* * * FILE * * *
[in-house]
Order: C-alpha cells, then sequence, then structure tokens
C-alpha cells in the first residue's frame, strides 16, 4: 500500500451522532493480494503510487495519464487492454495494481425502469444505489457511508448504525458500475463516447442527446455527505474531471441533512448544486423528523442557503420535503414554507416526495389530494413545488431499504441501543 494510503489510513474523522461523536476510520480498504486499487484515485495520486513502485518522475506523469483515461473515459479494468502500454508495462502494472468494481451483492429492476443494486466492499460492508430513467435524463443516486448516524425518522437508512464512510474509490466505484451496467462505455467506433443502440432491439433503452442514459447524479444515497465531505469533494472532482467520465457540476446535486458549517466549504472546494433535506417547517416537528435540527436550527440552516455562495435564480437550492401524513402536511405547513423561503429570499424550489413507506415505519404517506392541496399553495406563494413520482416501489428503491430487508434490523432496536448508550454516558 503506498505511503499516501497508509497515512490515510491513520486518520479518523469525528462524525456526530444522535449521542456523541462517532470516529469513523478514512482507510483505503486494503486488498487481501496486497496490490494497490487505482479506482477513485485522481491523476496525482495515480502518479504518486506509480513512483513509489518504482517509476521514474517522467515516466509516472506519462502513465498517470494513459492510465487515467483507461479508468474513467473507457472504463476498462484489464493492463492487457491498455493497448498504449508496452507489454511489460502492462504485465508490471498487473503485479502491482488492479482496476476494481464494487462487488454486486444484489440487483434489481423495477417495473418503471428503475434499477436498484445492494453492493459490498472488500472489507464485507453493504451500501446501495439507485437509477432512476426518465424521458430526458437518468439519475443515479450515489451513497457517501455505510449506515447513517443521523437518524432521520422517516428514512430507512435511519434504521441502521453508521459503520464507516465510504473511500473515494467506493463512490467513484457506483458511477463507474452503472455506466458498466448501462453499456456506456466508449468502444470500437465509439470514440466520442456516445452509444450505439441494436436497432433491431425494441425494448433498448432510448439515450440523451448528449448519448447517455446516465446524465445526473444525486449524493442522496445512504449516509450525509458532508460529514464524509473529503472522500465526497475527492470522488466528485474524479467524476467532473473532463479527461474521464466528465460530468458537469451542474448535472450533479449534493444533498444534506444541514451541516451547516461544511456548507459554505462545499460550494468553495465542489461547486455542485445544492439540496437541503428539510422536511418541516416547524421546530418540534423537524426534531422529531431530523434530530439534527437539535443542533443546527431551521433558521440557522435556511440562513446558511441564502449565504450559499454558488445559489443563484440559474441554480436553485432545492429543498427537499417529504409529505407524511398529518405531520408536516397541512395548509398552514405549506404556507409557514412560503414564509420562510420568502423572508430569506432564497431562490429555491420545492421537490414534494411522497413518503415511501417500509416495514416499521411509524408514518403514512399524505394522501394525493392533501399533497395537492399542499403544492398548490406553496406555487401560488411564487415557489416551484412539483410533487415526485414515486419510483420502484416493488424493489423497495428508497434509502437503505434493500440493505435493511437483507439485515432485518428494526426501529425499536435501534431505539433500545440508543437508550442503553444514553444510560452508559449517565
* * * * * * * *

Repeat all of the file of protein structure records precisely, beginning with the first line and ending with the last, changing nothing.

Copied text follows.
[in-house]
Order: C-alpha cells, then sequence, then structure tokens
C-alpha cells in the first residue's frame, strides 16, 4: 500500500451522532493480494503510487495519464487492454495494481425502469444505489457511508448504525458500475463516447442527446455527505474531471441533512448544486423528523442557503420535503414554507416526495389530494413545488431499504441501543 494510503489510513474523522461523536476510520480498504486499487484515485495520486513502485518522475506523469483515461473515459479494468502500454508495462502494472468494481451483492429492476443494486466492499460492508430513467435524463443516486448516524425518522437508512464512510474509490466505484451496467462505455467506433443502440432491439433503452442514459447524479444515497465531505469533494472532482467520465457540476446535486458549517466549504472546494433535506417547517416537528435540527436550527440552516455562495435564480437550492401524513402536511405547513423561503429570499424550489413507506415505519404517506392541496399553495406563494413520482416501489428503491430487508434490523432496536448508550454516558 503506498505511503499516501497508509497515512490515510491513520486518520479518523469525528462524525456526530444522535449521542456523541462517532470516529469513523478514512482507510483505503486494503486488498487481501496486497496490490494497490487505482479506482477513485485522481491523476496525482495515480502518479504518486506509480513512483513509489518504482517509476521514474517522467515516466509516472506519462502513465498517470494513459492510465487515467483507461479508468474513467473507457472504463476498462484489464493492463492487457491498455493497448498504449508496452507489454511489460502492462504485465508490471498487473503485479502491482488492479482496476476494481464494487462487488454486486444484489440487483434489481423495477417495473418503471428503475434499477436498484445492494453492493459490498472488500472489507464485507453493504451500501446501495439507485437509477432512476426518465424521458430526458437518468439519475443515479450515489451513497457517501455505510449506515447513517443521523437518524432521520422517516428514512430507512435511519434504521441502521453508521459503520464507516465510504473511500473515494467506493463512490467513484457506483458511477463507474452503472455506466458498466448501462453499456456506456466508449468502444470500437465509439470514440466520442456516445452509444450505439441494436436497432433491431425494441425494448433498448432510448439515450440523451448528449448519448447517455446516465446524465445526473444525486449524493442522496445512504449516509450525509458532508460529514464524509473529503472522500465526497475527492470522488466528485474524479467524476467532473473532463479527461474521464466528465460530468458537469451542474448535472450533479449534493444533498444534506444541514451541516451547516461544511456548507459554505462545499460550494468553495465542489461547486455542485445544492439540496437541503428539510422536511418541516416547524421546530418540534423537524426534531422529531431530523434530530439534527437539535443542533443546527431551521433558521440557522435556511440562513446558511441564502449565504450559499454558488445559489443563484440559474441554480436553485432545492429543498427537499417529504409529505407524511398529518405531520408536516397541512395548509398552514405549506404556507409557514412560503414564509420562510420568502423572508430569506432564497431562490429555491420545492421537490414534494411522497413518503415511501417500509416495514416499521411509524408514518403514512399524505394522501394525493392533501399533497395537492399542499403544492398548490406553496406555487401560488411564487415557489416551484412539483410533487415526485414515486419510483420502484416493488424493489423497495428508497434509502437503505434493500440493505435493511437483507439485515432485518428494526426501529425499536435501534431505539433500545440508543437508550442503553444514553444510560452508559449517565